In Mzimba, forests are vanishing at an alarming rate as tobacco estates rely on trees to dry and cure the ‘green gold’. As the trees increasingly go up in smoke, the locals are complaining about dwindling harvests and frequent dry spells, floods and hailstorms.
But tobacco farmers are equally hit by the harsh effects of climate change.
Gung’u Kaunda, a tobacco grower at Kalama in Mtwalo, says he lost 80 percent of his maize, tobacco and beans due to water climate-related problems.
“Rains are erratic and rivers are drying. We struggled to find water for tobacco nurseries. Soon after planting, the crops were washed away by heavy rains,” he says.
The farmer had to replant much of his 700-hectare estate. He might have harvested 300 bales last year, but he thinks 120 will be a bonus this year.
Similar cries are endemic in Rumphi, the second largest tobacco-growing district in the North.
Bolero resident Patrick Nyirenda lost half of his produce during the dry spell that partly left 2.8 Malawians facing hunger.
“Rains were scarce. My 10 hectares usually produce 200 bales, but I only managed 100 last year,” Nyirenda says.
Bolero and Mwahenga were the worst hit by dry spells that affected 5 859 households.
Environmental experts attribute the tragedy to wanton felling of trees used for drying tobacco.
Hendrix Mwanza of Ehlekweni, Mzimba, uses at least 30 tonnes for erecting barns for the leaf on his 40-hectare estate.
He buys a few eucalyptus poles from Lusangazi Forest in the State-owned Viphya Plantation, but the majority are indigenous trees from the depleted Jenjewe and Chimbongondo forest reserves near the farm.
“I have close to 50 tobacco barns that need trees every year,” Mwanza says.
Surprisingly, village heads are in the forefront depleting the forests they are supposed to safeguard.
“We buy the natural trees from traditional leaders around the forests. Sometimes, we get them without their permission,” Mwanza says.
The story is the same in Ekwendeni, Ehlaleni, Engucwini and Kalama where Kapilisisi Forest Reserve is slowly being wiped out.
Deforestation mirrors the ugly side of tobacco farming, which employs 25 percent of the country’s workforce and accounts for 60 percent of exports.
Global Environment Facility (GEF) civil society network country contact person Kinnear Mlowoka quotes a study conducted in Mtwalo which indicates tobacco farming and charcoal making are escalating deforestation.
“Farmers are growing tobacco as a tradition, not as a business. This mentality has not improved their livelihood but degrades the environment,” Mlowoka said.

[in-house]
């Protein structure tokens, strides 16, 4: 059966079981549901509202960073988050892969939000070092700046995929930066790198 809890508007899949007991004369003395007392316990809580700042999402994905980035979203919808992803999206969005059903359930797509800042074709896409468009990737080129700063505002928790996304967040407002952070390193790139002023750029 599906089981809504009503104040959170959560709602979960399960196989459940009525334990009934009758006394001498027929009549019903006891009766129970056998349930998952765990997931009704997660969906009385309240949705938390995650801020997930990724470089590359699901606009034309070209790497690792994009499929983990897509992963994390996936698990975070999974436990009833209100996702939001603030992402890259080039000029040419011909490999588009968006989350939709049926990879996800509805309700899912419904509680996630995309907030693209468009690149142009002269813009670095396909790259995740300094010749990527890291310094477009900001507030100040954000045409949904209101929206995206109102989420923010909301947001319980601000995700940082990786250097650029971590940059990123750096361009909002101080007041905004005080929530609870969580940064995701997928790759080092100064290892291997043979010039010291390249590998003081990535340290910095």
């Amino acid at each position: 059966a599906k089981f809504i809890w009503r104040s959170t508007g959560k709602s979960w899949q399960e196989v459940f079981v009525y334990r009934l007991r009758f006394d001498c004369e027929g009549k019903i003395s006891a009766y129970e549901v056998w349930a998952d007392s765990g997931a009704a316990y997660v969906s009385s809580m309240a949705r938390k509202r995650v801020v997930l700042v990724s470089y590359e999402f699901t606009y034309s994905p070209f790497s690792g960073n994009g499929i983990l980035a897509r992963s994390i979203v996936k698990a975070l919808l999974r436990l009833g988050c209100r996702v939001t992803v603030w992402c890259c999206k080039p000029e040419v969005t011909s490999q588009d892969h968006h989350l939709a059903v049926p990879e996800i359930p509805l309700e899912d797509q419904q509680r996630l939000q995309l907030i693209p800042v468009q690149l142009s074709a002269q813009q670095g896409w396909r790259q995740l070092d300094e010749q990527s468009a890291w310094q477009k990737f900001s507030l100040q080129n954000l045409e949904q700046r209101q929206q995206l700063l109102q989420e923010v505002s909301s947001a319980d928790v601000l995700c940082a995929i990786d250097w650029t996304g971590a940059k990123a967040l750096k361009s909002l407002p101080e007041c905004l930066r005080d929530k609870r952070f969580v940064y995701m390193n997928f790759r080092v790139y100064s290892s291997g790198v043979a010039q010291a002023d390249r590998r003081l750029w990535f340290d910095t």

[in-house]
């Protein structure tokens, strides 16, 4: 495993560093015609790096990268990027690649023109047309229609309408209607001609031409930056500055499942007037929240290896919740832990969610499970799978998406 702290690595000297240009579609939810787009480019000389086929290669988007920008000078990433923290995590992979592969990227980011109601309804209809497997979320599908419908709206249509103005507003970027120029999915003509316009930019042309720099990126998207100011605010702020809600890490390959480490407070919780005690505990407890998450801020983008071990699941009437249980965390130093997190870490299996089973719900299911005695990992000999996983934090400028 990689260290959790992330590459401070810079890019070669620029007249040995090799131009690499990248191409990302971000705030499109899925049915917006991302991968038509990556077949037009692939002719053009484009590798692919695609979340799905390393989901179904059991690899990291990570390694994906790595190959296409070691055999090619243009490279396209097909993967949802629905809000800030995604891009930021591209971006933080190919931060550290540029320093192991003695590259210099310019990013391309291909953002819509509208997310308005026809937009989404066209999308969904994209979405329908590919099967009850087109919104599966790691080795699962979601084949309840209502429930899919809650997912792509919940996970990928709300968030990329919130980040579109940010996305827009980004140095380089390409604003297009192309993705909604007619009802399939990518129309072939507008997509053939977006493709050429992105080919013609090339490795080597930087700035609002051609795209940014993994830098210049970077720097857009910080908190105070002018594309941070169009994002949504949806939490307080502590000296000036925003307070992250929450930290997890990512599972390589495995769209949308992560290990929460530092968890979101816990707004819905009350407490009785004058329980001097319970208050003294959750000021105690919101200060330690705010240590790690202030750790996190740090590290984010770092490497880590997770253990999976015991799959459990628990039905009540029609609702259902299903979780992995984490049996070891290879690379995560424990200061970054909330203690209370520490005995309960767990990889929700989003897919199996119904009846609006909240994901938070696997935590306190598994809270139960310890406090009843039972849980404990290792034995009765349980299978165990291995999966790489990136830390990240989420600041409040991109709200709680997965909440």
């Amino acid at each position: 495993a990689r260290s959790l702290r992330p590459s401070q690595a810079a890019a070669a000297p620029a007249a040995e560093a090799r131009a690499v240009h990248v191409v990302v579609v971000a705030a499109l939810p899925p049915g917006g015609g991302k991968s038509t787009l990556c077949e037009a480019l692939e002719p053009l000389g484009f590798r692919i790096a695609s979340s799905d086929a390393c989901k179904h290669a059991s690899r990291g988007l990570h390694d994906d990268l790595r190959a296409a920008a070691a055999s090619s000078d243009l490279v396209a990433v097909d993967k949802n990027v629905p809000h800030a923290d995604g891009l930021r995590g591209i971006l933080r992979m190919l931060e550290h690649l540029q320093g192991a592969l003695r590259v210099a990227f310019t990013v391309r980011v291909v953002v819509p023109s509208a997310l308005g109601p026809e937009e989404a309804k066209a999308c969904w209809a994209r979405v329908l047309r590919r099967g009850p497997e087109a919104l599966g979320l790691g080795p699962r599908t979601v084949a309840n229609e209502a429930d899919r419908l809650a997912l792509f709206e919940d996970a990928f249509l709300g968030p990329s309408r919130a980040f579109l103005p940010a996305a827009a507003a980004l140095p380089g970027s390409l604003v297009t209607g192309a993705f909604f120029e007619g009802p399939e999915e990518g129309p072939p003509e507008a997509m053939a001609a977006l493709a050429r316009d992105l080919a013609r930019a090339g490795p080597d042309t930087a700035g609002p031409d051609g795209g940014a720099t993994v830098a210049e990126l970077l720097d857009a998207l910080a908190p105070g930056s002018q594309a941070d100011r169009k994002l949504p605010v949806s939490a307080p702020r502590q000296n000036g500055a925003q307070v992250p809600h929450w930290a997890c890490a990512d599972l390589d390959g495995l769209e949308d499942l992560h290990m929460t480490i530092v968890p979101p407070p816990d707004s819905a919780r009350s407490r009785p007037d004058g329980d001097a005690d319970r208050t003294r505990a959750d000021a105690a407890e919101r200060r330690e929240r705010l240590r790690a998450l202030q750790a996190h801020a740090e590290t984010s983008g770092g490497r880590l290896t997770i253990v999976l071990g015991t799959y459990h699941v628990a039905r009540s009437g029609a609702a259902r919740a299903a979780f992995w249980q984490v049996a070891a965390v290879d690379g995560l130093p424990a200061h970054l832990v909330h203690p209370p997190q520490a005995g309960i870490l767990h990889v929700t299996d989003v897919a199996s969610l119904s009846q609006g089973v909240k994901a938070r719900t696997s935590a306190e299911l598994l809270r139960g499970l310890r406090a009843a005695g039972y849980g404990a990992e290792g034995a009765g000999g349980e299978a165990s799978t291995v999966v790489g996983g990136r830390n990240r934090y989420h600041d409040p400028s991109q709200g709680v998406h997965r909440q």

He is convinced that safeguarding the environment can improve people’s livelihoods more than tobacco farming if the locals start owning woodlots for commercial and domestic use.
Environmental experts blame the collapse of natural resource management systems on the high rate of deforestation.
Currently, the country loses nearly three in 100 trees every year, one of the worst deforestation rates in the world.
Ministry of Natural Resources, Energy and Mining advocates a shift from farming practices that leave the forests bare.
The ministry levies 0.02 percent of proceeds from tobacco companies and estate owners, says spokesperson Sangwani Phiri.
The fund is managed by the Department of Forestry. It supports the establishment of village forest areas, regeneration of indigenous trees and mass awareness against encroachment of forest reserves and replenishment of trees consumed by tobacco activities.
“We urge tobacco buyers to take a leading role in tree planting exercises. Presently, we are in touch with buyers like Alliance One to come up with thousands of seedlings for planting in tobacco growing areas,” Phiri said.
The ministry also requires tobacco growers to reserve 10 percent of their estates for woodlots for barn making and other chores.
Presently, some tobacco buyers, who offer farmers inputs on contract basis, encourage farmers to plant trees in a pattern that fledges into a permanent barn.
According to JTI director of corporate affairs and communications Antonio Vencesla, the company plans to plant 26 million trees by 2018 as part of its sustainable reforestation strategy.
Nearly 16 million trees have been planted since 2011, he said.
However, Mlowoka thinks that natural regeneration would be much better.
“Re-afforestation programmes have been done for years, but the survival rate of trees is very minimal due to dry spells and lack of care. We need to focus on regeneration of the existing forests,” he argues.
As the scrapping of forests continues, Senior Chief Mtwalo asks government to strictly enforce forest protection laws.
“Some chiefs have passed bylaws against careless cutting down of trees, but they are not supported by the Forestry Department,” he says. nx